We changed schools, changed aftercare, and I picked him up much earlier. I told him if he stayed after school for a short time and finished his homework every day, he could have a [junk food] snack, and play with-his friends. (Bribery or reward... I won't split hairs on definitions, ) It was hit and miss and but it has gotten MUCH better.
Does your difficult child have after-school friends? Some activity she likes? You need a bit of a carrot and stick. I suspect you've done it but your note doesn't specify.
The psychiatric gave us lots of ideas and told us that any time we put our foot down, difficult child would give us h*ll. He said the diff would be that we could cause it and plan it, in a sense, and that way, WE WOULD BE IN CONTROL OF IT, not the other way around. He, in a very nice way, told me I was too soft (he didn't say whiny but I figured that out in retrospect) and we weren't consistent. He watched us in action with-difficult child and came up with-a game plan.
We're into education and culture... we like symphonies, our fave hangout is Barnes and Noble, we like art, political discussions, that sort of thing. difficult child came along and blew us out of the water. A friend of mine told me that he was like a pit bull in a house of poodles.
difficult child's fave phrase is, "I don't care." (Maybe it's NO but that's a close second!). The teachers were upset and clueless in re: to how to get him to care. We kept upping the ante and nothing worked. It was frustrating and very sad.
The principal pointed out that he didn't care because 1)he thought there were no major consequences, 2) he gave up very easily, and 3) the work was too hard. She surmised it would only get worse if we pushed him ahead. He'd lose more self esteem, get more clingy, get more grades, have more tantrums, be more stubborn. She also said he was classic ADHD.
We held him back. It was the best thing we've ever done. First, it taught him that he was not in control, and if he didn't care, then he certainly wouldn't care which grade he was in. (Turned out he did care! ) One yr made a huge diff in his maturity level. (Which still leaves a lot to be desired, but on this bb, everything is perspective, not real age.)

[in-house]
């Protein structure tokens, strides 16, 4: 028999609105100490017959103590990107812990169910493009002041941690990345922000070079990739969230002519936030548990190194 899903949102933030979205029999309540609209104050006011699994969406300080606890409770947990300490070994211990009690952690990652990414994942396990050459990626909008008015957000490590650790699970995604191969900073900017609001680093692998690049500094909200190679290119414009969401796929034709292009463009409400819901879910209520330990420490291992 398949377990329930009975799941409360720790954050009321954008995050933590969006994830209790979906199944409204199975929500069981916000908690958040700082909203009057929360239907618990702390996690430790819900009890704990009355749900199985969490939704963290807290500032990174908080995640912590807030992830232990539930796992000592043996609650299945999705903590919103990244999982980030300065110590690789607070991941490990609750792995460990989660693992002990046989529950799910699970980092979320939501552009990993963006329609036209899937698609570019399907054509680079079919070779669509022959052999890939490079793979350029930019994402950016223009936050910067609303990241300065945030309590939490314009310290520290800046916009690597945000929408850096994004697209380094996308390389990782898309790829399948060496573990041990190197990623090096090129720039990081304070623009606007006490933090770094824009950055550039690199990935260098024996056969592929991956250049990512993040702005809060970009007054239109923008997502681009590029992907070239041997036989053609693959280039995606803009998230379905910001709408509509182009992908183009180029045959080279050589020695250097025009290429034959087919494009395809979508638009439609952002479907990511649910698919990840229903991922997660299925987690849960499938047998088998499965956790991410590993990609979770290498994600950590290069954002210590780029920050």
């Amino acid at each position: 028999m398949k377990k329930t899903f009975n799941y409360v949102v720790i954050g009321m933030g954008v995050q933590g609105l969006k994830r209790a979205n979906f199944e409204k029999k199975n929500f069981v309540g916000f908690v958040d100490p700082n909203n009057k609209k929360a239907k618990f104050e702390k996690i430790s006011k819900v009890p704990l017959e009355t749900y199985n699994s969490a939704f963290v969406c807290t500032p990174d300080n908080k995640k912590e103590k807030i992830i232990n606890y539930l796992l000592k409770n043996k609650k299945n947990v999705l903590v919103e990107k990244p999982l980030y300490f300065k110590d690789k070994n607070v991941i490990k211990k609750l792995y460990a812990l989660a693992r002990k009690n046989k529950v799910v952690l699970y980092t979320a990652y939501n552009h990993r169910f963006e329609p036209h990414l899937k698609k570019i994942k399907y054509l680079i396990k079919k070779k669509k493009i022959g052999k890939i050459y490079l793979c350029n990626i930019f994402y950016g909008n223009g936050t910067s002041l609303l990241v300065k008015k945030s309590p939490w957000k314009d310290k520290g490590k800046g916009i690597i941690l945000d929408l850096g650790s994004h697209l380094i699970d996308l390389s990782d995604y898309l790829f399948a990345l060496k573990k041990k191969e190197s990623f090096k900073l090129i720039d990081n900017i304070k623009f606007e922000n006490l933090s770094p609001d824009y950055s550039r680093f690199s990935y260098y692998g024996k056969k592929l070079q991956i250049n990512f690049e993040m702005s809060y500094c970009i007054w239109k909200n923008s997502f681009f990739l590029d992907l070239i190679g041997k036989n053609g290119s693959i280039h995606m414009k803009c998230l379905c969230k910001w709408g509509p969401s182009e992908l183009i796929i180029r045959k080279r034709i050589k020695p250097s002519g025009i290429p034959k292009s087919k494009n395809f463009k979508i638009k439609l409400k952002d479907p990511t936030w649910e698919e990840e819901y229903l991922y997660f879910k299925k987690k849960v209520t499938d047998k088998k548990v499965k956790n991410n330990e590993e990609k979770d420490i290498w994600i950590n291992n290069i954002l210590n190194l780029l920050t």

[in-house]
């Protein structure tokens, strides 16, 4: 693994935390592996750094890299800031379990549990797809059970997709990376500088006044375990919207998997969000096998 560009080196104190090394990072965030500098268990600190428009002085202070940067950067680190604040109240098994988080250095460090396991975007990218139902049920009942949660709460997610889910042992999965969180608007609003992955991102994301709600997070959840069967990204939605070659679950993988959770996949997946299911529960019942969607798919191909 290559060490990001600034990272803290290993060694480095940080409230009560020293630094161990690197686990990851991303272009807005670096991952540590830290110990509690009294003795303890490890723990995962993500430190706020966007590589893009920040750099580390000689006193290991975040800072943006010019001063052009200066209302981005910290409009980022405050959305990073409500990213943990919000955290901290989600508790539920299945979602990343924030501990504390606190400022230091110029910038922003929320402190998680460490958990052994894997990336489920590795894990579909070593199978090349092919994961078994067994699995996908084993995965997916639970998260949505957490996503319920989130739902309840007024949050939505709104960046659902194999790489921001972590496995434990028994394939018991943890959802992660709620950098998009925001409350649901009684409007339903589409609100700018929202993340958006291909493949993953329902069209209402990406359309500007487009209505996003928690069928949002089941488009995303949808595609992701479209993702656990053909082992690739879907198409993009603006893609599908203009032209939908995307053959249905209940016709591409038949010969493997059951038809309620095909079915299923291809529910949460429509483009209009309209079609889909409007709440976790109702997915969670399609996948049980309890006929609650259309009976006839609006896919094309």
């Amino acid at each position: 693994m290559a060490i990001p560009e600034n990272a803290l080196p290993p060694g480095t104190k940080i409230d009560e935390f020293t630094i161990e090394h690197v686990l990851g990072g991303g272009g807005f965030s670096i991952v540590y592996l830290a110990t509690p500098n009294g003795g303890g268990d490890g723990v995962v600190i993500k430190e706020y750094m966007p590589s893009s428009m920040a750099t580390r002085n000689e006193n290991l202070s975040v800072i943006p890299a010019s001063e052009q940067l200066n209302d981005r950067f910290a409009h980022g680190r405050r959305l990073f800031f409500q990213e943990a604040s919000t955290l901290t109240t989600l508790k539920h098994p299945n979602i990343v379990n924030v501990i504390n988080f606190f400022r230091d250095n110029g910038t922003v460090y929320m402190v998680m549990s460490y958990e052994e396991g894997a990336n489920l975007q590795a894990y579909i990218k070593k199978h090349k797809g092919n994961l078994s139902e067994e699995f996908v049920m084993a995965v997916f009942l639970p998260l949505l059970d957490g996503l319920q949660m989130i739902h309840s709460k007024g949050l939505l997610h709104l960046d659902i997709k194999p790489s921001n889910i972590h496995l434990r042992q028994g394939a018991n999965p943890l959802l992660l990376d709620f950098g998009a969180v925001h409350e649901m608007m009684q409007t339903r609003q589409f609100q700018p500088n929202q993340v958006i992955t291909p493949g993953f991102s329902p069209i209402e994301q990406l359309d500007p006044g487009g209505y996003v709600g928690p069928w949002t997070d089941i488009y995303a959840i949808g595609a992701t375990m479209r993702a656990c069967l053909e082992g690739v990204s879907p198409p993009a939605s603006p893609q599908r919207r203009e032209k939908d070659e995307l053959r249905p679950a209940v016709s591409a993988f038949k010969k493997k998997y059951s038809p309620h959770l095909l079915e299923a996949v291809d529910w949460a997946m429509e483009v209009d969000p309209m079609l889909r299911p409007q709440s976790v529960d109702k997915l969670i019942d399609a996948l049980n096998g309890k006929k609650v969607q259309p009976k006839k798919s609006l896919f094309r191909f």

We also completely cleaned out his room. A Tough Love approach. We also put him on Adderol. Changed his diet, found out he was allergic to wheat and dairy, are still trying to get rid of those. We did neurofeedback for several months. More tests to come, too... possible Asperberger's diagnosis.
My husband is a chiro, so is very anti-medication. Just getting difficult child on Adderol was a major effort. difficult child has physically attacked me but we have never put him on mood stabilizers... just worked with-the child psychiatric. There has been SO much improvement in the past 4 mo's I cannot even begin to tell you.
One of the things about our psychiatric is that he's more into behaviorism than the "why" of it all. IOW, difficult child cannot behave a certain way in certain situations. Let's get that under control and worry about the rest later. It's been working. In fact, it's almost been making the "why" of it all a moot point.
Meanwhile, I thought I was going to lose my mind. Sometimes husband would walk in the door and I'd walk right past him and get in my car and go anywhere as fast as I could, just to get away. Sometimes it's still like that. But instead of 3X a day, now it's only once a wk. or so, and the instances are becoming fewer and farther between.
Hang in there, you can do it!
Hon, who are his professionals and why haven't they sat down and told you, in detail, what is wrong and why he is the way he is? Do you think they have the right diangosis? Has he seen a Child Psychiatrist (with the MD) and a neuropsychologist? Has nobody you pay offered to help you understand your child? Isn't that their job? I would demand it, if you're satisfied with the diagnosis and like the professionals. If you're not, I'd move on. I never stopped looking for help--a professional who actually "got" my son and could help me deal with him. It made all the difference, but I quit anybody who didn't help me or my child. It's a whole difference experience with my son now that he has the right diagnosis and we understand him. Sometimes I think too many of the professionals that are paid good money don't even "get it" themselves and don't help us because they have no idea how. I'd seek another opinion if he hasn't had intensive testing and if nobody ever explains this question to you. It's a good question, very valid. You deserve a good answer.